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Progress and Spread of Dark Leaf Spot in Cabbage. D. A. Fontem, Former Graduate Student, Plant Pathology Department, University of Florida Agricultural Research and Education Center, Hastings 32405. R. D. Berger, D. P. Weingartner, and J. A. Bartz. Professor, Plant Pathology Department, Associate Professor, University of Florida Agricultural Research and Education Center, Hastings 32405; and Associate Professor, Plant Pathology Department, University of Florida, Gainesville 32611. Plant Dis. 75:269-274. Accepted for publication 15 September 1990. Copyright 1991 The American Phytopathological Society. DOI: 10.1094/PD-75-0269.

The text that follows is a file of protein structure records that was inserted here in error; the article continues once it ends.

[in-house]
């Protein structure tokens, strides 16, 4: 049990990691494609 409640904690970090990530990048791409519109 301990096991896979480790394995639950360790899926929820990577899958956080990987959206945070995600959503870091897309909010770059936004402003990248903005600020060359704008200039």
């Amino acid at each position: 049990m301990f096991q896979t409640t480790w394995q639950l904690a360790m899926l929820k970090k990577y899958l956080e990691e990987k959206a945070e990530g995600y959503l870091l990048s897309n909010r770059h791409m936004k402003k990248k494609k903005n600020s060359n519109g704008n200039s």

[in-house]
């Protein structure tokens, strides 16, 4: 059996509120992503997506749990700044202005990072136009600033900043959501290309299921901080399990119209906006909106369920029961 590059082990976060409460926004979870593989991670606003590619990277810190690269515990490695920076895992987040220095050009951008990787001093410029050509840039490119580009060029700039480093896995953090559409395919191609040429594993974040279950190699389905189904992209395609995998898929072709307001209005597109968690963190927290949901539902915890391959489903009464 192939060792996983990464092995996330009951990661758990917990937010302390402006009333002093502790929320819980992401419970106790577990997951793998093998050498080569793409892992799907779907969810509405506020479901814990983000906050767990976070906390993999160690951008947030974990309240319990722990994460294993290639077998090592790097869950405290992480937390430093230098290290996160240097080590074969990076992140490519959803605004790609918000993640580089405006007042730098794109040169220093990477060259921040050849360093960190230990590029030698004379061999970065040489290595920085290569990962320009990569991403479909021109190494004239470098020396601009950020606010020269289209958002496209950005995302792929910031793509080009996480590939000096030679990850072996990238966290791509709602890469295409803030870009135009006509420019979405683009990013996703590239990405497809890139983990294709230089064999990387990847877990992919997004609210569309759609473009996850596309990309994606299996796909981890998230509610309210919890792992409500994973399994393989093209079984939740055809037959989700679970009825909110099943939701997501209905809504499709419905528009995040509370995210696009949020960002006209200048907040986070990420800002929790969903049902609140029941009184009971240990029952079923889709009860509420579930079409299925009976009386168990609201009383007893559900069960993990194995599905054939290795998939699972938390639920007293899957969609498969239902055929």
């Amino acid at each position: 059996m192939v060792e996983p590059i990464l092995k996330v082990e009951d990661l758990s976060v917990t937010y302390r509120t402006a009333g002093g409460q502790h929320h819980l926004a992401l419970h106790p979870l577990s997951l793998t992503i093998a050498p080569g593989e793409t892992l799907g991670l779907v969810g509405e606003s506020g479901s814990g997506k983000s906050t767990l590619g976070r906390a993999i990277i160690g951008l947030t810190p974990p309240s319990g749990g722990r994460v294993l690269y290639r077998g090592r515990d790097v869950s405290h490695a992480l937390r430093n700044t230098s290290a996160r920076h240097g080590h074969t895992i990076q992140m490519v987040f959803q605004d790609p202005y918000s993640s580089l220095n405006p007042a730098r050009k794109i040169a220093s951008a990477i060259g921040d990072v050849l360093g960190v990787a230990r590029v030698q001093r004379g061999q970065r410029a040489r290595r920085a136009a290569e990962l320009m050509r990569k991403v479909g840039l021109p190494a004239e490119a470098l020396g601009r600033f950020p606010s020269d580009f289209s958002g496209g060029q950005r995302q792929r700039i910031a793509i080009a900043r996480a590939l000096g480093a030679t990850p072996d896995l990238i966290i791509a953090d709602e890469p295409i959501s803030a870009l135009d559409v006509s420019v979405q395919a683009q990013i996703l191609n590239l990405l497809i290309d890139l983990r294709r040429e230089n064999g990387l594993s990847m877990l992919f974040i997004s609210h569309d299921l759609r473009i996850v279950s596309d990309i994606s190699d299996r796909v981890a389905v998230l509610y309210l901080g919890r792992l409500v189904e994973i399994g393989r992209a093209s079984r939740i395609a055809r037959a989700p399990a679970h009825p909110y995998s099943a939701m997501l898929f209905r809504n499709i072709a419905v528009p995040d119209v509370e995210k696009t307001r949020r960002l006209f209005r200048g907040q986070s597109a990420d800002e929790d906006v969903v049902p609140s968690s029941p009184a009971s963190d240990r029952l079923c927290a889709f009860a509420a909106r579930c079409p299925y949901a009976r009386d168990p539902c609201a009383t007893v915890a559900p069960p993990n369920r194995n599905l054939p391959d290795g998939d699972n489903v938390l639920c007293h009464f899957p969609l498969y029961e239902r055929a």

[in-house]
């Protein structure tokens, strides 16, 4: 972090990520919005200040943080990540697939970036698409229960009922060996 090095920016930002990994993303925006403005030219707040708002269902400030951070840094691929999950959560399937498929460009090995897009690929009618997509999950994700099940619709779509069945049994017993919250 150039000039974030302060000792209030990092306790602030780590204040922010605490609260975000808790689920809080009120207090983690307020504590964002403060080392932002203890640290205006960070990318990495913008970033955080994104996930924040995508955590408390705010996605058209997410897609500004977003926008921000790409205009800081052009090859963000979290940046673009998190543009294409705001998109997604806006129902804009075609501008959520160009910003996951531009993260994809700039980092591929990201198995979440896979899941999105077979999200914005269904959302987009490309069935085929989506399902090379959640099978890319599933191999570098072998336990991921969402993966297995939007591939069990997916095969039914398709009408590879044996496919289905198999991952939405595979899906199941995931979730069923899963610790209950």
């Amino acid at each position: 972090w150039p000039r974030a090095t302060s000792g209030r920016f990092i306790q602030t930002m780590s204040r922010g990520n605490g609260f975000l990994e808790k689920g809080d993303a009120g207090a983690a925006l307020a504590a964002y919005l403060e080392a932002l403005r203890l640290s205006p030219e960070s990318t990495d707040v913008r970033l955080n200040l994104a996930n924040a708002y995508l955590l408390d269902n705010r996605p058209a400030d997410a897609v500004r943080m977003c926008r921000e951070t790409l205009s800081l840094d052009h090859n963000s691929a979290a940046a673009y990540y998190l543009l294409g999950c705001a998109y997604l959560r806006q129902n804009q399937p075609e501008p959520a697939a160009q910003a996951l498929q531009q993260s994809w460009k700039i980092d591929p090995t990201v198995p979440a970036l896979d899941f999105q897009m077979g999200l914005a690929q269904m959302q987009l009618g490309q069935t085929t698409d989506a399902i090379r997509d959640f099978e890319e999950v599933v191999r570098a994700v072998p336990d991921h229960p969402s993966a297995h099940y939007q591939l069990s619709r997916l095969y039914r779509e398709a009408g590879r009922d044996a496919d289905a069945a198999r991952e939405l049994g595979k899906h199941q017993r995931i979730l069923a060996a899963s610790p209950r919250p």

The progress and spread of dark leaf spot (Alternaria brassicicola) in three cultivars of cabbage (Brassica oleracea var. capitata) were characterized in two seasons. The intensification of disease in time at each of six points along a gradient from a line source of diseased plants resulted in disease progress curves that were almost symmetrically sigmoidal. Three growth models (logistic, Gompertz, and Weibull) were fitted to the severity values by nonlinear regression. The shape parameter (c) for the Weibull function averaged 3.61 (ranged from 2.40 to 6.36). The average daily epidemic rates with the logistic model were k1 = 0.06 in the winter and k1 = 0.11 in the spring. Final disease severity (yf) at the source averaged 0.52 in the winter and 0.97 in the spring. In both seasons, gradients of disease were very steep from the source to 1 m. The nearly flat gradients from 1 to 6.7 m were fit satisfactorily by each of eight gradient models, but the total gradient was described adequately only by the modified model of Gregory and the Hoerl function. Initial disease (time of appearance and amount), epidemic rate, and yf were influenced by distance from the source of inoculum. The three cultivars of cabbage differed in apparent susceptibility to dark leaf spot as determined by average epidemic rates, yf, isopathic rates, areas under disease progress curves (AUDPC) (temporal), and volumes under disease progress surfaces (VUDPS) (temporal and spatial); however, initial disease severities and slopes of disease gradients were similar for the three cultivars. In the spring, yield was correlated negatively with yf and AUDPC.